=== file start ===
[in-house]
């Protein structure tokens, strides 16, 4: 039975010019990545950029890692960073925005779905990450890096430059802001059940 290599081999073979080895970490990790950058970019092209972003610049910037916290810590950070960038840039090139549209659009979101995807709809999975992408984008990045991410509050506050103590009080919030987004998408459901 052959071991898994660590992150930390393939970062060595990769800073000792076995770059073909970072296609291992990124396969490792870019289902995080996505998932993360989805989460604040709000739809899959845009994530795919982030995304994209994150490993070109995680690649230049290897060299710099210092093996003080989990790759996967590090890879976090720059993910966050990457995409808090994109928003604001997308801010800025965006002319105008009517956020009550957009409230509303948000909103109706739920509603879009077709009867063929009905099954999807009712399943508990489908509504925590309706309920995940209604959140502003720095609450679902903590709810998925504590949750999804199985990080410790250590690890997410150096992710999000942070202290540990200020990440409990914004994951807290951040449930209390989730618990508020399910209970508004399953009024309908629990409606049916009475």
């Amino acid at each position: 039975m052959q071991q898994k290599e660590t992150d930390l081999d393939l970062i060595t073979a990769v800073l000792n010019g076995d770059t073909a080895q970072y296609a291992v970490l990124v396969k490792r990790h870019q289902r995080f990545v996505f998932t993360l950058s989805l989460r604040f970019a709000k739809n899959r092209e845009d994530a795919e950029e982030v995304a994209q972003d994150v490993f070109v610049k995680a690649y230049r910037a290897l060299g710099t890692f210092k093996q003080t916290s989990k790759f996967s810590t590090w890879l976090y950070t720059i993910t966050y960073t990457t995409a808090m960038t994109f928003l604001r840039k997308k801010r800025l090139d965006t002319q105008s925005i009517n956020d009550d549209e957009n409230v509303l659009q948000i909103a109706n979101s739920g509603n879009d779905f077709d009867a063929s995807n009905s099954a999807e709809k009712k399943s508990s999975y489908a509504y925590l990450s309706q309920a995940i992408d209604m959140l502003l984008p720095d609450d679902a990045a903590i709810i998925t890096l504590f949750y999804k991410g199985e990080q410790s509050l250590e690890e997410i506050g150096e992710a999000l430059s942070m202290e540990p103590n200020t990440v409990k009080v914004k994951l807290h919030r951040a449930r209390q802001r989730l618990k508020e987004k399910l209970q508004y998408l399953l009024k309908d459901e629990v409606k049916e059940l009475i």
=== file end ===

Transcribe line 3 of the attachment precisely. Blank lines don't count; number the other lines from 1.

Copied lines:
């Amino acid at each position: 039975m052959q071991q898994k290599e660590t992150d930390l081999d393939l970062i060595t073979a990769v800073l000792n010019g076995d770059t073909a080895q970072y296609a291992v970490l990124v396969k490792r990790h870019q289902r995080f990545v996505f998932t993360l950058s989805l989460r604040f970019a709000k739809n899959r092209e845009d994530a795919e950029e982030v995304a994209q972003d994150v490993f070109v610049k995680a690649y230049r910037a290897l060299g710099t890692f210092k093996q003080t916290s989990k790759f996967s810590t590090w890879l976090y950070t720059i993910t966050y960073t990457t995409a808090m960038t994109f928003l604001r840039k997308k801010r800025l090139d965006t002319q105008s925005i009517n956020d009550d549209e957009n409230v509303l659009q948000i909103a109706n979101s739920g509603n879009d779905f077709d009867a063929s995807n009905s099954a999807e709809k009712k399943s508990s999975y489908a509504y925590l990450s309706q309920a995940i992408d209604m959140l502003l984008p720095d609450d679902a990045a903590i709810i998925t890096l504590f949750y999804k991410g199985e990080q410790s509050l250590e690890e997410i506050g150096e992710a999000l430059s942070m202290e540990p103590n200020t990440v409990k009080v914004k994951l807290h919030r951040a449930r209390q802001r989730l618990k508020e987004k399910l209970q508004y998408l399953l009024k309908d459901e629990v409606k049916e059940l009475i």